NC long-standing hunting ban with guns pulled back by House

Published 7:46 pm Wednesday, April 29, 2015

By GARY D. ROBERTSON, Associated Press

RALEIGH (AP) — The state House agreed Tuesday night to pull back on North Carolina’s long-standing ban on hunting with guns on Sundays, replacing it with legislation containing exceptions but giving counties the ability to ban it again locally in a couple of years.

The House voted 83-35 for legislation that would allow hunting with a firearm on the day traditionally reserved for church on private land with the owner’s written permission. The bill now goes to the Senate.

There would be limits. Sunday hunting of this kind would still be banned in Wake and Mecklenburg counties, and anywhere else within 500 yards of a church and nearby homes. And other counties could pass their own Sunday hunting prohibitions starting in October 2017. Hunting of migratory birds and deer while using dogs to chase them also would be unlawful.

North Carolina is one of 11 states that restrict Sunday hunting. The Wildlife Resources Commission agreed in 2009 to allow Sunday bow hunting.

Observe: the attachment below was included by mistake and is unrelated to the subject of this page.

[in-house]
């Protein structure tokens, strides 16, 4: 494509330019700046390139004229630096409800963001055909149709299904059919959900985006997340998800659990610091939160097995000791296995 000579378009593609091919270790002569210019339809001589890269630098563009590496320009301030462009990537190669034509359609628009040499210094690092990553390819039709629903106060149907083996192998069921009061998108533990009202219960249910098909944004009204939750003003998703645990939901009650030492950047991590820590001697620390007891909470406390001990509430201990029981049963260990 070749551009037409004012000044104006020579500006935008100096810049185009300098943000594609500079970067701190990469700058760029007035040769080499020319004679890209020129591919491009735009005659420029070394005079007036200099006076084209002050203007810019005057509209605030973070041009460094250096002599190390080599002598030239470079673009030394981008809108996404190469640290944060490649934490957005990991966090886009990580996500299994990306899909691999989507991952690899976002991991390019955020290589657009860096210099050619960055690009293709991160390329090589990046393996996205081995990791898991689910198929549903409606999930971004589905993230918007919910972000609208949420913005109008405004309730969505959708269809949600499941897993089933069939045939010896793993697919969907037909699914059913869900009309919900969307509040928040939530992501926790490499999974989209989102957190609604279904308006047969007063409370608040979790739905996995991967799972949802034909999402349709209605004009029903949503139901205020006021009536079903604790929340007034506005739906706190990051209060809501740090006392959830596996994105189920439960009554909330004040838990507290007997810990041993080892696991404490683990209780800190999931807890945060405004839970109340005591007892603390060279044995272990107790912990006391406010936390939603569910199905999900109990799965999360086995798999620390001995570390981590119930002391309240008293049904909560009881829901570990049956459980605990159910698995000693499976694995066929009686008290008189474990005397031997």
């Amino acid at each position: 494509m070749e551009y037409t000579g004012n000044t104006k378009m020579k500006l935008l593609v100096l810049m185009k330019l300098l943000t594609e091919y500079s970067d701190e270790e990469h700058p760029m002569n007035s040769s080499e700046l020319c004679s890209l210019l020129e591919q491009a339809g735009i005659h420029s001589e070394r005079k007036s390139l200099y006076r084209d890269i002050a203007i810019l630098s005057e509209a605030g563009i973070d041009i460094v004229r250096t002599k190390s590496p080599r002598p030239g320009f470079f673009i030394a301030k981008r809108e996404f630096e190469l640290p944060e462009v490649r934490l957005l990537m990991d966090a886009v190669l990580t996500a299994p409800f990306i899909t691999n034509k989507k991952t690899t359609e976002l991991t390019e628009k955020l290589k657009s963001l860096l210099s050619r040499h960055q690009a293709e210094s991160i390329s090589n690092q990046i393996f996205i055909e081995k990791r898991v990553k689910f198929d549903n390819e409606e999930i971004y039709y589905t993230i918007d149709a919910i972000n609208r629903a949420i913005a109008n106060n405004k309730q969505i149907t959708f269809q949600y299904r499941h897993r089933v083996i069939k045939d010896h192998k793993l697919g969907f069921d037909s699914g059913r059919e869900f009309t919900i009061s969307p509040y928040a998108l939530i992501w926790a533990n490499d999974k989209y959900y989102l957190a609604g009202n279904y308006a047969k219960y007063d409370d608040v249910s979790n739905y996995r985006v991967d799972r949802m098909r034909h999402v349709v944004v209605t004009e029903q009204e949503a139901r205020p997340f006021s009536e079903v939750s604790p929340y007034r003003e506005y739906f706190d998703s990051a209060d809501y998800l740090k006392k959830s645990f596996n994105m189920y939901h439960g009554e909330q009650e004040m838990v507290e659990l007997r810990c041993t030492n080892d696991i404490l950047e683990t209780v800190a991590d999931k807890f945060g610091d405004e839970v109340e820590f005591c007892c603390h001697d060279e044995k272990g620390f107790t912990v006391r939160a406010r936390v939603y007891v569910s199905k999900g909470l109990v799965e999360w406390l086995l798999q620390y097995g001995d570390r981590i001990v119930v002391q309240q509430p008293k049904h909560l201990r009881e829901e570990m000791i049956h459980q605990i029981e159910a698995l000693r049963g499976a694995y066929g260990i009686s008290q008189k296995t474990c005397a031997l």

Rep. Jimmy Dixon, R-Duplin, one of the bill’s chief sponsors, said the decision to hunt or not to hunt will be left within the hands of landowners: “It compels no one to hunt with a firearm on Sunday.”

But Rep. Bob Steinburg, R-Chowan, said elected officials, hunt clubs and ministers in the northeastern counties he represents doesn’t want a change. People in his region are happy with six-day-a-week hunting, he said.

“This is the Bible Belt,” he said. “It represents an era of days gone by.” Members narrowly defeated an amendment by Rep. Paul Tine, an unaffiliated legislator from Dare County, giving all 100 counties the option to pass an ordinance to bar Sunday hunting right away.

Supporters of gun hunting say sportsmen are leaving for home Saturday night, meaning a day less for other rooms and hotel spending in rural areas.

There are many sporting events and festivals that already occur on Sundays and aren’t restricted, another bill sponsor said.

“We have many, many recreational activities that we readily condone. I don’t know why hunting is any different,” said Rep. Marvin Lucas, D-Cumberland.

Rep. Bill Brisson, D-Bladen, argued the hunting changes were inserted in a bill called the “Outdoor Heritage Act” that few people knew about. Brisson said the state’s Christian heritage — it has an emphasis on Sunday being a day of rest — was even more important than hunting.

Debate went for more than an hour late into the evening as General Assembly near a self-imposed deadline Thursday to pass bills through at least one chamber.

“If there are concerns about the public knowing” about the bill, said Rep. Susan Martin, R-Wilson, who voted for the measure, “they certainly will know now.”